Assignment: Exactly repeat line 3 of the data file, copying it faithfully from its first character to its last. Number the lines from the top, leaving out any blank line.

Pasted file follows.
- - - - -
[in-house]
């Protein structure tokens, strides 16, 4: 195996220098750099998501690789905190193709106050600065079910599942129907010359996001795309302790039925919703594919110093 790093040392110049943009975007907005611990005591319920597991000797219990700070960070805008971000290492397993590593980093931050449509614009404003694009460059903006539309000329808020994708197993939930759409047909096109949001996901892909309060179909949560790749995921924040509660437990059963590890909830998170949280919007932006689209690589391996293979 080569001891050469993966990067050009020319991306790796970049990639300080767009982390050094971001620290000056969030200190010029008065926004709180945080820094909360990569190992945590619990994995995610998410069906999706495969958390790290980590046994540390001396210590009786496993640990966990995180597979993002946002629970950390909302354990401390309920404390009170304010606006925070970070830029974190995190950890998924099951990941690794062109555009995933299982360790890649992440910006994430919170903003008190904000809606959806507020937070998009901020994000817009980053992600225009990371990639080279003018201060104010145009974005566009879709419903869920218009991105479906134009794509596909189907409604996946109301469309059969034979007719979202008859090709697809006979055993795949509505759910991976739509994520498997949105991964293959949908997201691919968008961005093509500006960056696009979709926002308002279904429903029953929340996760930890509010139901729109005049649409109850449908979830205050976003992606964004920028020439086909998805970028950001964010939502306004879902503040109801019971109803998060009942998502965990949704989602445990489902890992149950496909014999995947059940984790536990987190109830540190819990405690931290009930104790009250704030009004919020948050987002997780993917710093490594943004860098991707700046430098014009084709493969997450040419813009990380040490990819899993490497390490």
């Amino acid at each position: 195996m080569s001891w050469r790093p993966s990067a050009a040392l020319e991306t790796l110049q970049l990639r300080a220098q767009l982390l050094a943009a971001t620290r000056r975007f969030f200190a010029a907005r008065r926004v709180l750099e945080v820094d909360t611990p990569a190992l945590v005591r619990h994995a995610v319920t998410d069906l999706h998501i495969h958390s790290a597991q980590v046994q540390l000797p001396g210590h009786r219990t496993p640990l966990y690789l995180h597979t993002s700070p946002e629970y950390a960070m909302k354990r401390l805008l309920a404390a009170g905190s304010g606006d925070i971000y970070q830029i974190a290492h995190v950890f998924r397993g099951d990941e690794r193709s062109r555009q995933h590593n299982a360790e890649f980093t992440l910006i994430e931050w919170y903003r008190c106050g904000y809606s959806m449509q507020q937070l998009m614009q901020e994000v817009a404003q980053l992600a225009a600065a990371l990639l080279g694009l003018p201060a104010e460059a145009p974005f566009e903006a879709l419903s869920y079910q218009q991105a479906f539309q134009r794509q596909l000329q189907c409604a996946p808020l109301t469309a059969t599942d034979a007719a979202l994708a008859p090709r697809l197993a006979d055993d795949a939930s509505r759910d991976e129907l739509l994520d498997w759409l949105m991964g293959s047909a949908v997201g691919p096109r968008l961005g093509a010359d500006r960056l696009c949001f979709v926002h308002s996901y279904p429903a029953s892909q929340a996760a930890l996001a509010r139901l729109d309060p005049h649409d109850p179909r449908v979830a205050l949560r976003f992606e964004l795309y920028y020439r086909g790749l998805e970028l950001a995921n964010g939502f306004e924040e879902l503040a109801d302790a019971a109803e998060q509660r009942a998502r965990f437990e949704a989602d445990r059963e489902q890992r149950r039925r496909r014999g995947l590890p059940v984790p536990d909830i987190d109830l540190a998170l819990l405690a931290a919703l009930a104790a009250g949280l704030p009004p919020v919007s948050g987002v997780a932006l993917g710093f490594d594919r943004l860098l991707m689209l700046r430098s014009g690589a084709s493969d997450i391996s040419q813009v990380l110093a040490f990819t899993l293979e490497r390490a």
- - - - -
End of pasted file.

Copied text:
């Amino acid at each position: 195996m080569s001891w050469r790093p993966s990067a050009a040392l020319e991306t790796l110049q970049l990639r300080a220098q767009l982390l050094a943009a971001t620290r000056r975007f969030f200190a010029a907005r008065r926004v709180l750099e945080v820094d909360t611990p990569a190992l945590v005591r619990h994995a995610v319920t998410d069906l999706h998501i495969h958390s790290a597991q980590v046994q540390l000797p001396g210590h009786r219990t496993p640990l966990y690789l995180h597979t993002s700070p946002e629970y950390a960070m909302k354990r401390l805008l309920a404390a009170g905190s304010g606006d925070i971000y970070q830029i974190a290492h995190v950890f998924r397993g099951d990941e690794r193709s062109r555009q995933h590593n299982a360790e890649f980093t992440l910006i994430e931050w919170y903003r008190c106050g904000y809606s959806m449509q507020q937070l998009m614009q901020e994000v817009a404003q980053l992600a225009a600065a990371l990639l080279g694009l003018p201060a104010e460059a145009p974005f566009e903006a879709l419903s869920y079910q218009q991105a479906f539309q134009r794509q596909l000329q189907c409604a996946p808020l109301t469309a059969t599942d034979a007719a979202l994708a008859p090709r697809l197993a006979d055993d795949a939930s509505r759910d991976e129907l739509l994520d498997w759409l949105m991964g293959s047909a949908v997201g691919p096109r968008l961005g093509a010359d500006r960056l696009c949001f979709v926002h308002s996901y279904p429903a029953s892909q929340a996760a930890l996001a509010r139901l729109d309060p005049h649409d109850p179909r449908v979830a205050l949560r976003f992606e964004l795309y920028y020439r086909g790749l998805e970028l950001a995921n964010g939502f306004e924040e879902l503040a109801d302790a019971a109803e998060q509660r009942a998502r965990f437990e949704a989602d445990r059963e489902q890992r149950r039925r496909r014999g995947l590890p059940v984790p536990d909830i987190d109830l540190a998170l819990l405690a931290a919703l009930a104790a009250g949280l704030p009004p919020v919007s948050g987002v997780a932006l993917g710093f490594d594919r943004l860098l991707m689209l700046r430098s014009g690589a084709s493969d997450i391996s040419q813009v990380l110093a040490f990819t899993l293979e490497r390490a």